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PAYMENT OF SALARY IS INTRINSIC TO THE RIGHT TO LIFE UNDER ARTICLE 21 AND TO RIGHT TO PROPERTY WHICH IS RECOGNIZED BY ARTICLE 300A OF THE CONSTITUTION: ODISHA HIGH COURT

This particular decision is upheld by the High Court of Odisha through the division bench of Justice Sanjeeb Kumar Panigrahi in the case of Sovakar Guru V. State of Odisha & Ors. (WPC(OA) No. 1553 of 2017).

FACTS

The petitioner joined service as the Headmaster in Panchayat High School, Chandanbhati, in the district of Bolangir, which was a non-government aided educational institution. However, the school was taken over by the Government with effect from 07.06.1994 and, thus, the petitioner was rendering his services as a government servant till his superannuation on 28.02.2001.

It was submitted on behalf of the petitioner that being a 74-year-old man, he was made to run from pillar to post to get his legitimate dues but owing to administrative latches, the same could not materialize. Therefore, it was claimed, the redressal of grievance of the petitioner would remain incomplete if he were to be denied of the interest component that is payable to him as a result of delay.

JUDGEMENT

It is well-settled that salaries and pensions are due as a matter of right to employees, and, as the case maybe, to former employees who have served the State. Since, the petitioner rendered his services till superannuation as a government servant, his entitlement to the payment of salary is intrinsic to the right to life under Article 21 and to right to property which is recognized by Article 300A of the Constitution.

The court also stated that there is no dispute about the delayed payment as it was withheld for in sufficient reasons. There is no material justification to take such time for fixing arrears of the petitioner. On this undisputed position, the court is not inclined to accept the submissions of the Opposite Party regarding non-payment of interest without any specific provisions in the service conditions. The late decision taken by the opposite party is attributable to administrative latches across different levels and the same cannot be the reason to withheld the payment to the employees who admittedly worked at the relevant time. The fact remains that there was delay in making payment of arrears of salary and other benefits with or without intention, is immaterial. In view of the admitted position on record that the payment was not made on due dates according to service conditions, there is no disputed question of facts involved. Moreover, the employees cannot be allowed to suffer because of inaction on the part of the employer for no fault of the employees. The employee is definitely entitled to get the payment as per the service conditions on due dates and/or in a given case within reasonable time. The employees, had the payment received within time and/or on due dates, could have utilised the same for various purposes.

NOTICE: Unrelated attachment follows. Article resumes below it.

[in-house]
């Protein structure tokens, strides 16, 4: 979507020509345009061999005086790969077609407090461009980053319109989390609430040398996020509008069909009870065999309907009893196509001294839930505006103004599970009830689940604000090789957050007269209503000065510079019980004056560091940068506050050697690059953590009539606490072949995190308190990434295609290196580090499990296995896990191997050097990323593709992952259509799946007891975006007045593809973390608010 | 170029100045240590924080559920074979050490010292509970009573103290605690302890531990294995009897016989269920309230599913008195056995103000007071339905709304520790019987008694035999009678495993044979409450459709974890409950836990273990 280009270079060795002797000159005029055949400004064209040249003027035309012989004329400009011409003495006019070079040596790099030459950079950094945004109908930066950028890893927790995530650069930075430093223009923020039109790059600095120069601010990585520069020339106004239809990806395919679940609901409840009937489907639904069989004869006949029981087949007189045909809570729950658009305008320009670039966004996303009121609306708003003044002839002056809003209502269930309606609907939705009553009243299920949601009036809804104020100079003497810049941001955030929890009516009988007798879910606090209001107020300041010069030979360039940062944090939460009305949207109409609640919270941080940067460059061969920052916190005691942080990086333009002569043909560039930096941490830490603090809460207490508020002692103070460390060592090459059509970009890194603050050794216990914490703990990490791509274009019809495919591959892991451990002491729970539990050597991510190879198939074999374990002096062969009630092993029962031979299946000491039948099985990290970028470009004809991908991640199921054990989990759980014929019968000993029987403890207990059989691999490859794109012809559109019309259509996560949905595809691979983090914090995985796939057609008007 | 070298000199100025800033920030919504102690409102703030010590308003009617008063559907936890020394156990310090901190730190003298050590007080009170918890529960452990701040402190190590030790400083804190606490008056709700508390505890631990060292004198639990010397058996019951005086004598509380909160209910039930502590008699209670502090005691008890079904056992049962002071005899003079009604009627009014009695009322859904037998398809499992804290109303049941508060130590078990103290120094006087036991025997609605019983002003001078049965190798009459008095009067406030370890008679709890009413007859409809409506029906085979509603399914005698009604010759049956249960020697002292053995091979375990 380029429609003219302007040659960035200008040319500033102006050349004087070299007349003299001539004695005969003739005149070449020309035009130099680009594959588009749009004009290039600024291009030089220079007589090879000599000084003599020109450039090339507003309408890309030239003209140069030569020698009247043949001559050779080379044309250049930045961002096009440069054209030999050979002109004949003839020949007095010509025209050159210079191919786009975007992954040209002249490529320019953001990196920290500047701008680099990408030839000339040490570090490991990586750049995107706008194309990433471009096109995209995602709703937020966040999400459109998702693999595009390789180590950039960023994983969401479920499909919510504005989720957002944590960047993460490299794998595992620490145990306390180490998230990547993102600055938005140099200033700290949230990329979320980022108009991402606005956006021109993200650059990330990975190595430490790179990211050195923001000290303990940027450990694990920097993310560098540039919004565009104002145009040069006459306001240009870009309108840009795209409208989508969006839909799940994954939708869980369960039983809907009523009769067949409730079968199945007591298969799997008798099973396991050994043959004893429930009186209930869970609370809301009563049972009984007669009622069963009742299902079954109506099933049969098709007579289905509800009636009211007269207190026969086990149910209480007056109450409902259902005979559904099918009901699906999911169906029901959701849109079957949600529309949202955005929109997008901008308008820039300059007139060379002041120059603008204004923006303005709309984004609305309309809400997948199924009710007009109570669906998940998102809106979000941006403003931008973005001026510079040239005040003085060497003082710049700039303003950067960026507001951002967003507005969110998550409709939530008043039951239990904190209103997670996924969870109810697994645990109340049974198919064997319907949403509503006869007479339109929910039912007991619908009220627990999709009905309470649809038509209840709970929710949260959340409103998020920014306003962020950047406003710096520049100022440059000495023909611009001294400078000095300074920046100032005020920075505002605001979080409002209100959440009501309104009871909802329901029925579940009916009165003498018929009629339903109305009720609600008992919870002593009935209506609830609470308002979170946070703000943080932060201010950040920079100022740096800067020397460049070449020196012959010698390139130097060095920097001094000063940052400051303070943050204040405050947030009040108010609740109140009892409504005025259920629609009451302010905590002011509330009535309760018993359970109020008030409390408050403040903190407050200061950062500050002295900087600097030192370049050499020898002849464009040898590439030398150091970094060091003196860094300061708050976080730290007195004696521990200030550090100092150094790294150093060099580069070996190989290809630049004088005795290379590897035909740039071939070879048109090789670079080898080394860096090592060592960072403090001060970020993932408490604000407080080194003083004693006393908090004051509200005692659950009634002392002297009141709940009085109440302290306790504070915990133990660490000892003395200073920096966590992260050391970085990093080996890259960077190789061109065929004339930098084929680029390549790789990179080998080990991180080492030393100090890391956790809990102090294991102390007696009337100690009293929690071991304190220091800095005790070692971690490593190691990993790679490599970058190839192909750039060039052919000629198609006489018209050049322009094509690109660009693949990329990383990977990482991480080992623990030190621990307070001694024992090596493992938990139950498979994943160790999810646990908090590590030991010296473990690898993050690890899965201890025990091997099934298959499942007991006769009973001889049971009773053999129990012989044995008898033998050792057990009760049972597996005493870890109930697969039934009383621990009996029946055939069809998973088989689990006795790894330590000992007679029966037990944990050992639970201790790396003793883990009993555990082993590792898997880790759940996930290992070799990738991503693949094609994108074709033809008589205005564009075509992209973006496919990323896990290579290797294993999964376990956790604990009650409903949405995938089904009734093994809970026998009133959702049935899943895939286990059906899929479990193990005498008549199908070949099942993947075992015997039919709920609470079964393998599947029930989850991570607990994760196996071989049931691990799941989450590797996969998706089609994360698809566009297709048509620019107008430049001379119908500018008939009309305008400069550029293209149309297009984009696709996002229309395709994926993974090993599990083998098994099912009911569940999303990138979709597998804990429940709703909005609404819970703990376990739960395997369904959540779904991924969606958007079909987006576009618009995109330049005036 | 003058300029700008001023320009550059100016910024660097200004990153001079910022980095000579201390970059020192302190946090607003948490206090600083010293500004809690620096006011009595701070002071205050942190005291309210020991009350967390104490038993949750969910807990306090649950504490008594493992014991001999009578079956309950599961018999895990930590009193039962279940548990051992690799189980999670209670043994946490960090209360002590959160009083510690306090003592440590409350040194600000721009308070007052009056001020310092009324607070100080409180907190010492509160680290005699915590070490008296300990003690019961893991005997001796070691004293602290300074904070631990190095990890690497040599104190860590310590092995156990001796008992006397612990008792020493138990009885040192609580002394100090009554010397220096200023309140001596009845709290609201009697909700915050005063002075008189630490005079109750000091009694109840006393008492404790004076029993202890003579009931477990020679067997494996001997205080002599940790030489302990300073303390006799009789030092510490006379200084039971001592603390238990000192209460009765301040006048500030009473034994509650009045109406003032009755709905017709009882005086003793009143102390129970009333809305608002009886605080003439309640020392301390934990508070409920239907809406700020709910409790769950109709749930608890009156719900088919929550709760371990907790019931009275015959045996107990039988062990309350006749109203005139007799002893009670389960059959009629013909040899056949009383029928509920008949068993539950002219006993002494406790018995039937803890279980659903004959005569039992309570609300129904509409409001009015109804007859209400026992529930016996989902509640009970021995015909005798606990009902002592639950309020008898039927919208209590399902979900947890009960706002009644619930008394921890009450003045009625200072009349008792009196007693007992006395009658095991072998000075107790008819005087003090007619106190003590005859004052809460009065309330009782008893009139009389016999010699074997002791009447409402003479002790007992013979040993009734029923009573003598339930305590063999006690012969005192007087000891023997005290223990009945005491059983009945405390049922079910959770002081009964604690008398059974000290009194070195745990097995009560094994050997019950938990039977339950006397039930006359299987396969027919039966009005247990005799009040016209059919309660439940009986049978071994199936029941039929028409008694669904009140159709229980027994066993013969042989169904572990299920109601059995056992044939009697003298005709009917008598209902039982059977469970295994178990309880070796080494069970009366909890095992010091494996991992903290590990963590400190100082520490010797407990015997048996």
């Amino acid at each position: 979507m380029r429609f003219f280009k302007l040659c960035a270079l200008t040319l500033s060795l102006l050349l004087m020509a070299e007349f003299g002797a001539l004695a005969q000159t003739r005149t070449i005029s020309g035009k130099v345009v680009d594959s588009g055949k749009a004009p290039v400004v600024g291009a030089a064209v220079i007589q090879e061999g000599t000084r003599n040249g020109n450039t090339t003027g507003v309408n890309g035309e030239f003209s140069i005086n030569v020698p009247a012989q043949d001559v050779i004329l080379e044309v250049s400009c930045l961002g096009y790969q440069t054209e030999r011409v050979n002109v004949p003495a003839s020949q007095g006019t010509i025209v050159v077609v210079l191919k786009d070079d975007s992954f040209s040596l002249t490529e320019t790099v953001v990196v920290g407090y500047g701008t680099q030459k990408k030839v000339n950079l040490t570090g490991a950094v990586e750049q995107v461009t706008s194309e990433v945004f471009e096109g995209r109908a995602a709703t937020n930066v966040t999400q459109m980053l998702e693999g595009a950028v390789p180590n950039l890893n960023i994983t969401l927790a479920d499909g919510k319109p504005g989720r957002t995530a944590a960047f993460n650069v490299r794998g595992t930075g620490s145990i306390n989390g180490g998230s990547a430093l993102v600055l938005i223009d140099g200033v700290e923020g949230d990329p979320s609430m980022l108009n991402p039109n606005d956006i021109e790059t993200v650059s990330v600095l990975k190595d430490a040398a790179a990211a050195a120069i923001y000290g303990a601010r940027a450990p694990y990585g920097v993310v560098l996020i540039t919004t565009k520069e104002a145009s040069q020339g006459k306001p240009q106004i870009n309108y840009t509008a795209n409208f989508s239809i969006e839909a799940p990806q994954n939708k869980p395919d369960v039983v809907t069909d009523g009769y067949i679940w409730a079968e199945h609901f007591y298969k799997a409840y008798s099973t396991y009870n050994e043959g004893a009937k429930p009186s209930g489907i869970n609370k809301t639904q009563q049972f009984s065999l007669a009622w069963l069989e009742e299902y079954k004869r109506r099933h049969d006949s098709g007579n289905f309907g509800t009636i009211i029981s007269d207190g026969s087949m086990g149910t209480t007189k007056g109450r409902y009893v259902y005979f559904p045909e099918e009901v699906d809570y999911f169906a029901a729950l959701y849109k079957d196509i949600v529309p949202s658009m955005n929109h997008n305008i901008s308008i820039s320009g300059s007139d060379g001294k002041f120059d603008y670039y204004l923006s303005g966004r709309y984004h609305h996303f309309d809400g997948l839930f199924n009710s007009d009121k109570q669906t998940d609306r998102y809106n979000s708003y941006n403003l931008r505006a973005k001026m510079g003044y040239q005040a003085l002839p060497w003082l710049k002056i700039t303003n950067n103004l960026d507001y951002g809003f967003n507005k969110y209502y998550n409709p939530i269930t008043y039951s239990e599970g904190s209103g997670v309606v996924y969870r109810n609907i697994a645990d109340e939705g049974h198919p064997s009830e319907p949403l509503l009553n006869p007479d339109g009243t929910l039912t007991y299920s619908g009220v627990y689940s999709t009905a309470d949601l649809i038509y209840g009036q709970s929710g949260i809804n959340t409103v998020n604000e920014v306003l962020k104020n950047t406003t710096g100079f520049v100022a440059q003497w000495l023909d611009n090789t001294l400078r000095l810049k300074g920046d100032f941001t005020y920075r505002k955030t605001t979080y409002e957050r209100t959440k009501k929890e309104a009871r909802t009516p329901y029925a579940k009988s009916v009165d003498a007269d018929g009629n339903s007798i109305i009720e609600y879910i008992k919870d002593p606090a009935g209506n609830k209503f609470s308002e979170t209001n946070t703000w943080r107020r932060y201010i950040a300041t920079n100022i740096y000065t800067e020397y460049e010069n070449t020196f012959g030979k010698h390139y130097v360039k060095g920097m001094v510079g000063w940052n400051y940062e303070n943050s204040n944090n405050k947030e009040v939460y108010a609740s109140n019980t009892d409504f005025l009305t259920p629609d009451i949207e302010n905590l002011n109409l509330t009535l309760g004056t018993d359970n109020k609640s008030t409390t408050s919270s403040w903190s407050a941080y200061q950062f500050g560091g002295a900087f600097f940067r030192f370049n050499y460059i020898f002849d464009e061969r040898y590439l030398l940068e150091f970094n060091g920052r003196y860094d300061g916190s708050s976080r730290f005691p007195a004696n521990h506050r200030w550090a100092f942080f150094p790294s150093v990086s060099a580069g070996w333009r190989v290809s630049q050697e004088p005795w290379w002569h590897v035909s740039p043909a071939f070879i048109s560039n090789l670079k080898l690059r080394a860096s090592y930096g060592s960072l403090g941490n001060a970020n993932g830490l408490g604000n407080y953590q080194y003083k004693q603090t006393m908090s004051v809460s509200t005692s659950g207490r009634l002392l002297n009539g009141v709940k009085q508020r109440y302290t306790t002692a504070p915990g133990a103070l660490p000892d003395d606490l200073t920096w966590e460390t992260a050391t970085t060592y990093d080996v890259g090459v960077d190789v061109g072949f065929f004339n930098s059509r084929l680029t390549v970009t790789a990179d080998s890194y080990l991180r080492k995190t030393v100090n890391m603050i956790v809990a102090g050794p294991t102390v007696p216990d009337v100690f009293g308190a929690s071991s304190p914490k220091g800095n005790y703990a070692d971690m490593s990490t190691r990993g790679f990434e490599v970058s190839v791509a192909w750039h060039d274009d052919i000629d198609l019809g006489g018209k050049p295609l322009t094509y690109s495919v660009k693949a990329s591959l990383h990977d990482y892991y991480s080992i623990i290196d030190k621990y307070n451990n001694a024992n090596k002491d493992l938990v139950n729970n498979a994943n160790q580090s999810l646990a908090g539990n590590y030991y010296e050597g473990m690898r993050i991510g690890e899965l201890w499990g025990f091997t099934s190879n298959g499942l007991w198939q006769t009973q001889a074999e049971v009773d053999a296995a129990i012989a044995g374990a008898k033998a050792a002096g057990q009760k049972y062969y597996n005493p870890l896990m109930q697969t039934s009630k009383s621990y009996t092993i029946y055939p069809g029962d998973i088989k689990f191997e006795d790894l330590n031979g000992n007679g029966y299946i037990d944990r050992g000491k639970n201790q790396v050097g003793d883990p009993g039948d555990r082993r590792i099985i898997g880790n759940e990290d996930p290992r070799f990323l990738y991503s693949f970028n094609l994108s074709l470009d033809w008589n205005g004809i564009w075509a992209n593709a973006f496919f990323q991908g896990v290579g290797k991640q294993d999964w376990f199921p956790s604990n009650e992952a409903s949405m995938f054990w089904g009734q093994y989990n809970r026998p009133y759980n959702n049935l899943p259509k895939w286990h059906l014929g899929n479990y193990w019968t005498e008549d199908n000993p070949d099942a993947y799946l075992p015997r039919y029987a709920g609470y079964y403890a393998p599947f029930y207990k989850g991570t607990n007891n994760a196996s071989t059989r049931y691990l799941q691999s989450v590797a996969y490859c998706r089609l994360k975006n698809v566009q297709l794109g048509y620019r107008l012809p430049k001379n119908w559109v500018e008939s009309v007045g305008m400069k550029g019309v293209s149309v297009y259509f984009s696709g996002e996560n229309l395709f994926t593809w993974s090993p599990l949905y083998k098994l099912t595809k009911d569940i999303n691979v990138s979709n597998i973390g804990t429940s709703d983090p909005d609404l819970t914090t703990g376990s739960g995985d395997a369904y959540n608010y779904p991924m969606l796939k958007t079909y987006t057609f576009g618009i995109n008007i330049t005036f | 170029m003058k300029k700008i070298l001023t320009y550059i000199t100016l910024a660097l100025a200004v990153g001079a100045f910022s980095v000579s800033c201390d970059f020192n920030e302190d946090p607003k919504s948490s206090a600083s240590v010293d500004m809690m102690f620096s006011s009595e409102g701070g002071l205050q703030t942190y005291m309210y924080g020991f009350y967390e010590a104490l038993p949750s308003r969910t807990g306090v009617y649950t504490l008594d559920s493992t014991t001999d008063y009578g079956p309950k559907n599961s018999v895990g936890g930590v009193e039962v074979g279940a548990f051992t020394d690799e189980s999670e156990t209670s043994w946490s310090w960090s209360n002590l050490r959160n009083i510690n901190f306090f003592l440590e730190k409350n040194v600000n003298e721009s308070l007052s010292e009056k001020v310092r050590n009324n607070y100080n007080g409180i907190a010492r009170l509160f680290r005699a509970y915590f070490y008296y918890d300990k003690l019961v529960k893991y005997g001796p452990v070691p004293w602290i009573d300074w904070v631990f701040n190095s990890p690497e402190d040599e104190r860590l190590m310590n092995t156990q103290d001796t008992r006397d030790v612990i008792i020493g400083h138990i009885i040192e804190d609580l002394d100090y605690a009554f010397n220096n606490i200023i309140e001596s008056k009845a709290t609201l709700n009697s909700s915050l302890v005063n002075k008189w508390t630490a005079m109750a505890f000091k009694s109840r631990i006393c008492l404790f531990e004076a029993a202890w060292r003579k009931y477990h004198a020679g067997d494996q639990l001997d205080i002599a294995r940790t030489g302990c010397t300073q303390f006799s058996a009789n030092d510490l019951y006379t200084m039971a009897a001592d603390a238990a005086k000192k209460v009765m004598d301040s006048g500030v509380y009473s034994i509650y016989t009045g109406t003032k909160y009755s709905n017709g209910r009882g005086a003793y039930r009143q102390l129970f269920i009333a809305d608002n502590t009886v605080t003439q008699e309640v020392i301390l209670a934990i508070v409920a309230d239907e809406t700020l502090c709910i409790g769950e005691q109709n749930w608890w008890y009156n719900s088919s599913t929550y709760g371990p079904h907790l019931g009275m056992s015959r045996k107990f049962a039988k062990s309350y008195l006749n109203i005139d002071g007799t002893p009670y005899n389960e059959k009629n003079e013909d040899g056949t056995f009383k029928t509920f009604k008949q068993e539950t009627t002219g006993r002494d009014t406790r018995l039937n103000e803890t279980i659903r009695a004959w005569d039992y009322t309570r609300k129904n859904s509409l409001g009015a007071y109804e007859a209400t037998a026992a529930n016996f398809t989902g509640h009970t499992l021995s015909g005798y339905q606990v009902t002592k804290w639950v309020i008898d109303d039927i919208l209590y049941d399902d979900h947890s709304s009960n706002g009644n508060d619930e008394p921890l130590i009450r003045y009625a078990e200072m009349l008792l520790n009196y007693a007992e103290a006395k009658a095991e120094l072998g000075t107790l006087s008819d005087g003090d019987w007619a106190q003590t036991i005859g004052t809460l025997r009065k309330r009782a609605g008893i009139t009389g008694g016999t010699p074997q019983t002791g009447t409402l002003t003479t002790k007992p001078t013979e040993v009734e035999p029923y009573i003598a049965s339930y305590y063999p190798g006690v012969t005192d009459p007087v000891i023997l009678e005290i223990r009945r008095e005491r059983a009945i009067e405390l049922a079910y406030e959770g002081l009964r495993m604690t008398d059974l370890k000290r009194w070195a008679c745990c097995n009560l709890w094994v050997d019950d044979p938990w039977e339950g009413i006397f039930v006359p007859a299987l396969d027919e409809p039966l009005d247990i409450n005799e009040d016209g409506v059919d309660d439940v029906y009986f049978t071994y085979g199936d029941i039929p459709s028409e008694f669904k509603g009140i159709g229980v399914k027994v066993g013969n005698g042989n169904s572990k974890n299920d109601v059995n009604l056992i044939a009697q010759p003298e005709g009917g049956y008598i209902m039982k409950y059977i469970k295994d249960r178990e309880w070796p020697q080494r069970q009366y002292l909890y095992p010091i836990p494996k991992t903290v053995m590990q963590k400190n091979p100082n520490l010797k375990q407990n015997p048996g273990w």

Accordingly, insofar as the interest rate is concerned, this Court is of the view that the relief sought at the rate of 18% per annum be suitably scaled down. This Court, accordingly, directs the State to pay simple interest computed at the rate of 6% per annum on account of deferred salaries within a period of 30 days from today.

JUDGEMENT REVIEWED BY NAISARGIKA MISHRA

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